What role does scientific claims-making play in the worldwide promotion of biofuels for transport, which continues despite serious concerns about its potentially adverse social and environmental effects? And how do actors with very different and conflicting viewpoints on the benefits and drawbacks of biofuels enrol scientific authority to support their positions? The sociological theory of functional differentiation combined with the concept of advocacy coalition can help in exploring this relationship between scientific claims-making and the policy stance of different actors in public debates about biofuels. In Denmark two distinct scientific perspectives about biofuels map onto the policy debates through articulation by two competing advocacy coalitions. One is a reductionist biorefinery perspective originating in biochemistry and neighbouring disciplines. This perspective works upwards from the molecular level and envisions positive synergies in the use of biomass. The other is a holistic bioscarcity perspective originating in life-cycle analysis and ecology. This perspective works downwards from global resource scope conditions, and envisions negative consequences from an increased reliance on biomass. Understanding how these scientific perspectives and policy stances are coupled sheds light on three contentious policy questions: how Denmark should include biomass in its energy provision, what role Denmark might play in the global development of biofuels and what kind of subsidy schemes should be implemented.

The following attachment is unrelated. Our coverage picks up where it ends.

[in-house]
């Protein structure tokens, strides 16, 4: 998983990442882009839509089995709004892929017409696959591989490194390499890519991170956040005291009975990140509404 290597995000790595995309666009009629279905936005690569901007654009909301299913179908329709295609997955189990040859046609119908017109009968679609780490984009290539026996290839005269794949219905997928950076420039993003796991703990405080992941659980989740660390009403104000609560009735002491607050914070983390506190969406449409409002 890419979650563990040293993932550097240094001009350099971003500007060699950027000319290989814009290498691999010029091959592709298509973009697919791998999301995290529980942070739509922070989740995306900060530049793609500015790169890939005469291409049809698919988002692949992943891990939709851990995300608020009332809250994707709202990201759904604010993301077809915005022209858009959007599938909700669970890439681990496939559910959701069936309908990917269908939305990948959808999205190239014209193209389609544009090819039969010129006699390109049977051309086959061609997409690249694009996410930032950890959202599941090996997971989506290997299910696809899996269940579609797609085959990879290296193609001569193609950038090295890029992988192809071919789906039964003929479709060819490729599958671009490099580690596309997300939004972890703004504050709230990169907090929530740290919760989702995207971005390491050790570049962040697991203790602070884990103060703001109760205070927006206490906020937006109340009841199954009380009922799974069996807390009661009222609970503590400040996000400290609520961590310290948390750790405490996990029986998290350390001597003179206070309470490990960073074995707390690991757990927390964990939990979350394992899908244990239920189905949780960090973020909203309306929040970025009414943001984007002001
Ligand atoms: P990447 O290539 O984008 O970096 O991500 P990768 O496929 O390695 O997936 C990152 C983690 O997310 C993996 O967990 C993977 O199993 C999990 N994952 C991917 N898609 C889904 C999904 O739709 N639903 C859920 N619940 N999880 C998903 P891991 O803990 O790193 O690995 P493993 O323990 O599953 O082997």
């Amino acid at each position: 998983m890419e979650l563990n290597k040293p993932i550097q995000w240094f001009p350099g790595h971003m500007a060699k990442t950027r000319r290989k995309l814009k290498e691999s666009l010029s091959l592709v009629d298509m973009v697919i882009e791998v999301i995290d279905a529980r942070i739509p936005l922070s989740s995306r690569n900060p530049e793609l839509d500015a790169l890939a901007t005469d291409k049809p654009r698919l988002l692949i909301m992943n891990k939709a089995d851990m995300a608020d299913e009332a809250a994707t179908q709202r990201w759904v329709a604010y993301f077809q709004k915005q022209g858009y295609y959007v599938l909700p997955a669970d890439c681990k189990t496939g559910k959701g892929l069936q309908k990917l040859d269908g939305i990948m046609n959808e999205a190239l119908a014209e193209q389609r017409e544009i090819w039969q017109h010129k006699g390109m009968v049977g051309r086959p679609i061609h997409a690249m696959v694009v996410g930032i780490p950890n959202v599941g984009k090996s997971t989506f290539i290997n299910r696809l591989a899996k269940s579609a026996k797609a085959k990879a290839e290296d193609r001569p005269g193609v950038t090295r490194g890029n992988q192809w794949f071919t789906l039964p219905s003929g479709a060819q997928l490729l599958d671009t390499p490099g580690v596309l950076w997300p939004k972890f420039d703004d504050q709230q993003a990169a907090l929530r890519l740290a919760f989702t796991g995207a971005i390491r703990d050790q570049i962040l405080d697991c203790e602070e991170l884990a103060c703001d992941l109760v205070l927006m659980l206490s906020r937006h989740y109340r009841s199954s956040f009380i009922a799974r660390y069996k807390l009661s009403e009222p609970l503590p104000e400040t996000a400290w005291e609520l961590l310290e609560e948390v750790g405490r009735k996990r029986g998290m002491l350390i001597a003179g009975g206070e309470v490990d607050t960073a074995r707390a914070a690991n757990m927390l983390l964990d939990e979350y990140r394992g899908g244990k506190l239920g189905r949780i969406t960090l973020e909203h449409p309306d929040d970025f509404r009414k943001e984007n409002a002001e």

Science As Culture, 2014, Vol 23, Issue 1, p. 73-97
Biofuel; Functional differentiation; Advocacy coalition; Public debate; Bioeconomy